The Divine Auditor

Posted in Articles, Autobiography, Media Archive, United States on 2015-07-09 01:51Z by Steven

The Divine Auditor

Prarie Schooner: Stories, Poems, Essays, and Reviews since 1926
Volume 87, Issue 2 (2013 Summer)

Sarah Valentine, Visiting Assistant Professor of English
Northwestern University, Evanston, Illinois

It is still dark when my cell phone begins to buzz. When I flip it open, my mother’s voice comes through a connection often interrupted by the apartment building’s iron girders. We make some awkward small talk and then she says:

“I guess you want to talk about the email you sent me last week.”

“Yes,” I whisper, trying not to wake my boyfriend, Zoran, who is asleep beside me. I glance at the clock and realize it is 6:30 a.m..

“Before I say anything,” she says after a long pause, “tell me if you think we’ve always loved you.”

I begin to tear up at this, and I feel my body grow weak. I know what is coming.

“Of course,” I manage.

She too begins to cry and through sobs tells me a disconnected story about when she was at a spring break house party as a sophomore in college. Someone put something in her drink… She woke up the next day knowing something had happened, someone had taken advantage of her.

“Are you saying . . . you were raped,” I ask, trying to soften my voice as I do so. She cries and does not answer. “Was he . . .” I continue but cannot finish the sentence.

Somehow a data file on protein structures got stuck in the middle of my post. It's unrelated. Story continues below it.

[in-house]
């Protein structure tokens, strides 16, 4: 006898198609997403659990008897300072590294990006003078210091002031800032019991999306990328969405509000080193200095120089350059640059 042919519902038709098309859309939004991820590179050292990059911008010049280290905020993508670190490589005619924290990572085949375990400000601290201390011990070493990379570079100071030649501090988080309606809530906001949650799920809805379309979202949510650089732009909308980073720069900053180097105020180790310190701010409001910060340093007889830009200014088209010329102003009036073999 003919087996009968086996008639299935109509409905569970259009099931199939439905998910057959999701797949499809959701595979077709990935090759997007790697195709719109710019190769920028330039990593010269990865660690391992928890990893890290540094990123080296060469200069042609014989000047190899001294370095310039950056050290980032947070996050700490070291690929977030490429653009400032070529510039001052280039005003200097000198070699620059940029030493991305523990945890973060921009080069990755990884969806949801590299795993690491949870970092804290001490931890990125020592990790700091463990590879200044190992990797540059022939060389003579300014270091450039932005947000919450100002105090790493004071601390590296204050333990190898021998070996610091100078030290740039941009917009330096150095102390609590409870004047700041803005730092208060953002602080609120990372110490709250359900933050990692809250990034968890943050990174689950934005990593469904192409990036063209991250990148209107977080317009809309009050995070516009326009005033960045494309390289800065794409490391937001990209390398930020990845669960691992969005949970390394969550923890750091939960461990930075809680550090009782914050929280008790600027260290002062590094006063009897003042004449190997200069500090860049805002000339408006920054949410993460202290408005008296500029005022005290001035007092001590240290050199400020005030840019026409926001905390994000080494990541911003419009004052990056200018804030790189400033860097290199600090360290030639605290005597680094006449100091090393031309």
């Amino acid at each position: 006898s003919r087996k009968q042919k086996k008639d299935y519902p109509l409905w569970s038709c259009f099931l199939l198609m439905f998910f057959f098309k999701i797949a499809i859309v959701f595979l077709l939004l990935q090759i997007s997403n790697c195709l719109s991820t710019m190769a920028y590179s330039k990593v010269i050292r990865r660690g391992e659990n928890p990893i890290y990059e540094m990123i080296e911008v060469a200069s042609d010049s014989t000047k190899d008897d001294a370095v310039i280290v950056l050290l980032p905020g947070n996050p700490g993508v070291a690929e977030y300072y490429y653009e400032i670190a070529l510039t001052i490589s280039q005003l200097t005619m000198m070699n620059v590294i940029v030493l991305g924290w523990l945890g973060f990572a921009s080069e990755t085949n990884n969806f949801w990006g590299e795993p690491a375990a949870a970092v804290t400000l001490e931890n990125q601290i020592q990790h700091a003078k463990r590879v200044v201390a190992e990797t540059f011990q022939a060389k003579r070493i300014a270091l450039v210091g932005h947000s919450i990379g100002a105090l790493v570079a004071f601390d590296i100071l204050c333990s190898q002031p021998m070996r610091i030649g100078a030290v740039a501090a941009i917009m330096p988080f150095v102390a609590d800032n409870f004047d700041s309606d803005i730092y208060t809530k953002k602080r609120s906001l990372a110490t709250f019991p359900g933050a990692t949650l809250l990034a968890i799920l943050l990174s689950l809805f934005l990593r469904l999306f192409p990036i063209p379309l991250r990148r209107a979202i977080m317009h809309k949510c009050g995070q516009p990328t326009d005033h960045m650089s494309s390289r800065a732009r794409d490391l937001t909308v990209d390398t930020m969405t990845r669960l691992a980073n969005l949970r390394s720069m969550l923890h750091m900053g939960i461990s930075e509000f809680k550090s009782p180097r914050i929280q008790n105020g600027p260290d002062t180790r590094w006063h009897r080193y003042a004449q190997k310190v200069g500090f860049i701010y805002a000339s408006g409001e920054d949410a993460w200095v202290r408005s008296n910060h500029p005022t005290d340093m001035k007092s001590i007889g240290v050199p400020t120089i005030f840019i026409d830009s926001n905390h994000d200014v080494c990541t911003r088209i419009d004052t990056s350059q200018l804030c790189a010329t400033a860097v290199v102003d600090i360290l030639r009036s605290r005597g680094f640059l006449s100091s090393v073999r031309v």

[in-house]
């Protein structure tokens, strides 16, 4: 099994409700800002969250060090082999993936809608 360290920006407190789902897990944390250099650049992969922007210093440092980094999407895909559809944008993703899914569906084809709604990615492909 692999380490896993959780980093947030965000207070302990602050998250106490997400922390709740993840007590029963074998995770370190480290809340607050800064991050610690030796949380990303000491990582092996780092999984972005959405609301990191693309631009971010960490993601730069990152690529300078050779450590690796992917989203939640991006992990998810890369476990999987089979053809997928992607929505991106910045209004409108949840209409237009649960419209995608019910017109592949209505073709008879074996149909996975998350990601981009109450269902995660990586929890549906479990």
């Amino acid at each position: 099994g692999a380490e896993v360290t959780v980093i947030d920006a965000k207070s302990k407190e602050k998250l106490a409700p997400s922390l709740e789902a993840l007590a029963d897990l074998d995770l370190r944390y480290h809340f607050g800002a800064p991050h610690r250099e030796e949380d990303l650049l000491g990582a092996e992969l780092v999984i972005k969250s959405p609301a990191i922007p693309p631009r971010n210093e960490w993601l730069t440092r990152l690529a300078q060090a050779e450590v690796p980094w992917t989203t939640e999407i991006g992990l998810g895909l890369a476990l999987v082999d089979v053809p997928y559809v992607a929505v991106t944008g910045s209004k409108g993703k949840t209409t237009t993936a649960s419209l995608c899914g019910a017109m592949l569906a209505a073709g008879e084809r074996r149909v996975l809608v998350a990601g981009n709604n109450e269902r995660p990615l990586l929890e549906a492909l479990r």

“Yes,” she says. “He was African American.”

“He was black . . .”

“He was,” she says.

“Who was it?” I ask, clambering over Zoran in my underwear, taking the phone into the hallway so as not to wake him.

“I don’t know,” she says. “I don’t remember.”

Now I don’t know what to say. I want to know more, but her crying, her hurt sounds make me afraid to push. I know that I am sounding harsh when I speak again, but I can’t help it. She doesn’t know who it was, but she knows he was black. She knows that. How does she remember that? But I don’t ask her that.

“Why are you only telling me this now?” I say.

“Because you asked. I have to go, I’m going to be late,” she says.

Then she hangs up and goes to her shift at the hospital.

I stand there shivering in the dark. I cannot decide which is more shocking; that I was conceived in rape or that my father is not the man I’ve grown up with, but some black guy my mother went to school with, whose name she does not remember, who may or may not have drugged her. I have so many questions, but it is this that sticks in my head: both of my parents and my two younger brothers are white. After years of suspecting I was not, finally at the age of twenty-seven I gathered the courage to ask my mother about it. And this is how she tells me. I don’t even know if my father knows. I mean the man I have called my father for twenty-eight years. Is this a secret from him, too? Sadness mixes with anger and disbelief. But there is also a sense of resolution; so I’m not a freak of nature. There is a rational explanation for me after all. This is what I tell myself, but none of it is rational. My brain is still trying to make sense of it all…

Read an excerpt of the essay here.

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